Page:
13. The week before the reading, music/literary critic Tom Laskin interviewed
Wallace by telephone for Madison's Isthmus,
a city weekly.
The Wisconsin State Journal dispatched
their religion writer & spy-novel reviewer William R. Wineke to Madison's
Sheraton Inn to interview DFW. Wineke mentions Wallace as the author of
Infinite Jest and "other novels" [sic]. A ridiculous article,
which is nothing out of the ordinary for the State Journal. Also makes for
the third time I've heard Wallace tell his anecdote beginning, "I told
my publisher I wouldn't do a paperback tour....."
There are many reasons to boycott the crass and commercial website Little,
Brown & Company has concocted around their Infinite Jest juggernaut
[http://www.infinitejest.com/], not the least of which is its tacky design
and content. For me, personally, it's the "download an Infinite
Jest screensaver" come-on that completely ignores Macintosh users
in favor of Win-Doze plodders. That said, the website does contain the very
funny mini-essay, "David Foster Wallace talks
about writing Infinite Jest."
Journalist David Wiley's interview with DFW
(2.27.97) during the St. Paul, MN leg of the Supposedly Fun Thing
tour. Simply one of the best Wallace interviews in print. He takes a couple
of pot-shots at Pynchon, directed in particular at Vineland.
Zachary Chouteau's interview with Wallace for the American
Booksellers Association (3.97). Lots of interesting small talk here,
including DFW's favorite bookstore in the U.S. (Elliott Bay in Seattle),
the Pynchon business ("The Pynchon thing really annoys me...I get tired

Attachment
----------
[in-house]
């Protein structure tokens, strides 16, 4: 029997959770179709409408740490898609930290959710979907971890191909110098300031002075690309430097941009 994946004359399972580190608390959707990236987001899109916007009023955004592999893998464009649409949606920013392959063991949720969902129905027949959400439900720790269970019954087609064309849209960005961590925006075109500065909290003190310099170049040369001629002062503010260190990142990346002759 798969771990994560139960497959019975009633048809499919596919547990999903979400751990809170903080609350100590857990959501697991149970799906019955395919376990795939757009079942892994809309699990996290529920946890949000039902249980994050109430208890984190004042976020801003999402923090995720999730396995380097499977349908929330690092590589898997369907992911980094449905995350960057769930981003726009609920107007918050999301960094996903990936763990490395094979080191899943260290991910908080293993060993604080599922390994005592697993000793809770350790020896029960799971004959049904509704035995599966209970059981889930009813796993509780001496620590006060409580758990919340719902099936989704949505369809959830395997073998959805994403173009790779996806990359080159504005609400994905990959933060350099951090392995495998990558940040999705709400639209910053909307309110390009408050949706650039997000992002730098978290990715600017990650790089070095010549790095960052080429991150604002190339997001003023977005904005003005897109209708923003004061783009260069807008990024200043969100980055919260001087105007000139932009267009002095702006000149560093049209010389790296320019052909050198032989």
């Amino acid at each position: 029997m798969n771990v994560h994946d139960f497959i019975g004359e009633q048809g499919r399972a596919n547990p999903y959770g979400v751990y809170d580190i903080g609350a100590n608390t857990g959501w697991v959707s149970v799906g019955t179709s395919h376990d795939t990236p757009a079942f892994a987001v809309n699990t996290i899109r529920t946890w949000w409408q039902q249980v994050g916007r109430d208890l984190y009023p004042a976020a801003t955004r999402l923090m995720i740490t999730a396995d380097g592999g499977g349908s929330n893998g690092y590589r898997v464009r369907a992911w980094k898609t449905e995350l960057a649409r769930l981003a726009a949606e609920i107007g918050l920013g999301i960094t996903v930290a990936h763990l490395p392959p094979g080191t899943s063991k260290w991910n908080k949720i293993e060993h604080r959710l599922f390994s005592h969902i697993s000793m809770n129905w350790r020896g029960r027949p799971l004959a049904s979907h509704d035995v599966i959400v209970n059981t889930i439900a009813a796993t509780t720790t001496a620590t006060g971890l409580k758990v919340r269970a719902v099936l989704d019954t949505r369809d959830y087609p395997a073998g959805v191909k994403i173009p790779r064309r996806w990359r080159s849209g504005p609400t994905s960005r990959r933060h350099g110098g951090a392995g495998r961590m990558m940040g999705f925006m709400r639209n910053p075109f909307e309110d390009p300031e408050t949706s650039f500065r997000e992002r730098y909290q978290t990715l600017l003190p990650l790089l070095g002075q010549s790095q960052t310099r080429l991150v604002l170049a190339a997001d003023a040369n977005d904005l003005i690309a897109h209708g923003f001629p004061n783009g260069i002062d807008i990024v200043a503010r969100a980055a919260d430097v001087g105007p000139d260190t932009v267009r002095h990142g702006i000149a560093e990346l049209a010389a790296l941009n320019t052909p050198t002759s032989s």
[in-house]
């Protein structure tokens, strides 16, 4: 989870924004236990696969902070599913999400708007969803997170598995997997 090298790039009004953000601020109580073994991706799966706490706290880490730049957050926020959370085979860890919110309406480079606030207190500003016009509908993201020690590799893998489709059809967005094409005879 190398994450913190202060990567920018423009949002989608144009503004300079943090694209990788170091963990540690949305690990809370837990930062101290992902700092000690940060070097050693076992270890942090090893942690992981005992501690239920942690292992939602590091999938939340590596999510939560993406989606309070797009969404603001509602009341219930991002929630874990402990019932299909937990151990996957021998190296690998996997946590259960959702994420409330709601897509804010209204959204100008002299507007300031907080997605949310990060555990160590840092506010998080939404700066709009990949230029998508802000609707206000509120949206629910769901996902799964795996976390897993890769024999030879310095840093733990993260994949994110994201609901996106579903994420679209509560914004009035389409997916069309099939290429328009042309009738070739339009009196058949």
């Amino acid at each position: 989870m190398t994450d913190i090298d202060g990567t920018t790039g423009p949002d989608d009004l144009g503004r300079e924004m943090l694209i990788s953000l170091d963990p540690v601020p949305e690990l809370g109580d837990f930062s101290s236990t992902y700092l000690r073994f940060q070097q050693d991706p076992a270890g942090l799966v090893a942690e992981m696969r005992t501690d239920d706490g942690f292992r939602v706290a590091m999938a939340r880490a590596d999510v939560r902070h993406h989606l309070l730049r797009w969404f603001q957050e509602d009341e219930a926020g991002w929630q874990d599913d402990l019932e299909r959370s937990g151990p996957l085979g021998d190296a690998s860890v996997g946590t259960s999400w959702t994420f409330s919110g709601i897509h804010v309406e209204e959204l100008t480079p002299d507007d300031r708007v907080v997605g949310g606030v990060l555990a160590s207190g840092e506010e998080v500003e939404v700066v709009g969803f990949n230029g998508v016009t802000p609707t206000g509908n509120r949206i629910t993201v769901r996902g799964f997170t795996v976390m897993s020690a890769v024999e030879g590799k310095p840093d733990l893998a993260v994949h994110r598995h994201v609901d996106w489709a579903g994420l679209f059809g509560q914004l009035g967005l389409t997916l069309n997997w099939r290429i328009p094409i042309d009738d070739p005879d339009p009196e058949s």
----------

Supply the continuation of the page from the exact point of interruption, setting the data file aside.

of it, pissed off by it."), and this great childhood memory: "...my
parents really like to read, and a lot of my memories of growing up are
lying around with opera on the stereo and reading."
Novelist Richard Stern's very positive and strong
review of Supposedly Fun Thing for the Chicago Tribune
(3.9.97). Stern finds common ground between Wallace's Illinois State Fair
piece and a Saul Bellow essay from 1957, which is a beautiful cross-generational
literary compliment. Also, Stern praises DFW's essay on tennis player Michael
Joyce as "the best essay I've read on professional tennis."
Laura Miller's review of A Supposedly Fun Thing
I'll Never Do Again from the New York Times Book Review (3.16.97).
As her above Salon interview with Wallace demonstrates, Laura Miller
can be a perceptive critic. Here, however, she suggests that the essays
in Supposedly Fun Thing succeed more effectively than Infinite
Jest in presenting DFW's "ardent and sincere side." I'm not
convinced that's true, but even if it were, so what? More troubling is Salon's
questionable affiliation with Little, Brown & Company's DFW website.
The website's only link to an outside page is to Salon's DFW interview
conducted by....Laura Miller.
Wallace's appearance on PBS television's Charlie
Rose Show (3.27.97) is not without interest. DFW is clearly uncomfortable
with the medium, however, and you can sense him trying to edit and rewrite
his remarks while he's talking. Charlie Rose is a pretty good, if scatter-shot
interviewer. I thought there was far too much talk about David Lynch. Also,
Wallace here makes a couple of sexist remarks that one hopes are mere momentary
lapses of reason, to wit: [in regards to Clint Eastwood's Unforgiven]
"I don't know a single female who likes the film....[F]emales think,
'Western? It stinks'"; and this totally out-of-nowhere zinger: "Feminists